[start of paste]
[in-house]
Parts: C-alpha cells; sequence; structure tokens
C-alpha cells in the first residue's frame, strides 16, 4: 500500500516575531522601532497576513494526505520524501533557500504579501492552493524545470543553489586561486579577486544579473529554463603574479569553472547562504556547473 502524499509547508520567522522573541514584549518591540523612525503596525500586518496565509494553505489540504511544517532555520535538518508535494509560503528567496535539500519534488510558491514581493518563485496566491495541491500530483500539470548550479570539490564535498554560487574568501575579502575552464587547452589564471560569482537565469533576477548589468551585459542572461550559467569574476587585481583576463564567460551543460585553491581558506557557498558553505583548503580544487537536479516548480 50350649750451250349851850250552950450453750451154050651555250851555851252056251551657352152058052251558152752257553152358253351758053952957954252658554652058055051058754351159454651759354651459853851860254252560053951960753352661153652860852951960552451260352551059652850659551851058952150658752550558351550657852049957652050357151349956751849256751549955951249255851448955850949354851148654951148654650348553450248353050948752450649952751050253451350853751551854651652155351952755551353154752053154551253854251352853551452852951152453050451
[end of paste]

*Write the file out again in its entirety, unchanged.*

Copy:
[in-house]
Parts: C-alpha cells; sequence; structure tokens
C-alpha cells in the first residue's frame, strides 16, 4: 500500500516575531522601532497576513494526505520524501533557500504579501492552493524545470543553489586561486579577486544579473529554463603574479569553472547562504556547473 502524499509547508520567522522573541514584549518591540523612525503596525500586518496565509494553505489540504511544517532555520535538518508535494509560503528567496535539500519534488510558491514581493518563485496566491495541491500530483500539470548550479570539490564535498554560487574568501575579502575552464587547452589564471560569482537565469533576477548589468551585459542572461550559467569574476587585481583576463564567460551543460585553491581558506557557498558553505583548503580544487537536479516548480 50350649750451250349851850250552950450453750451154050651555250851555851252056251551657352152058052251558152752257553152358253351758053952957954252658554652058055051058754351159454651759354651459853851860254252560053951960753352661153652860852951960552451260352551059652850659551851058952150658752550558351550657852049957652050357151349956751849256751549955951249255851448955850949354851148654951148654650348553450248353050948752450649952751050253451350853751551854651652155351952755551353154752053154551253854251352853551452852951152453050451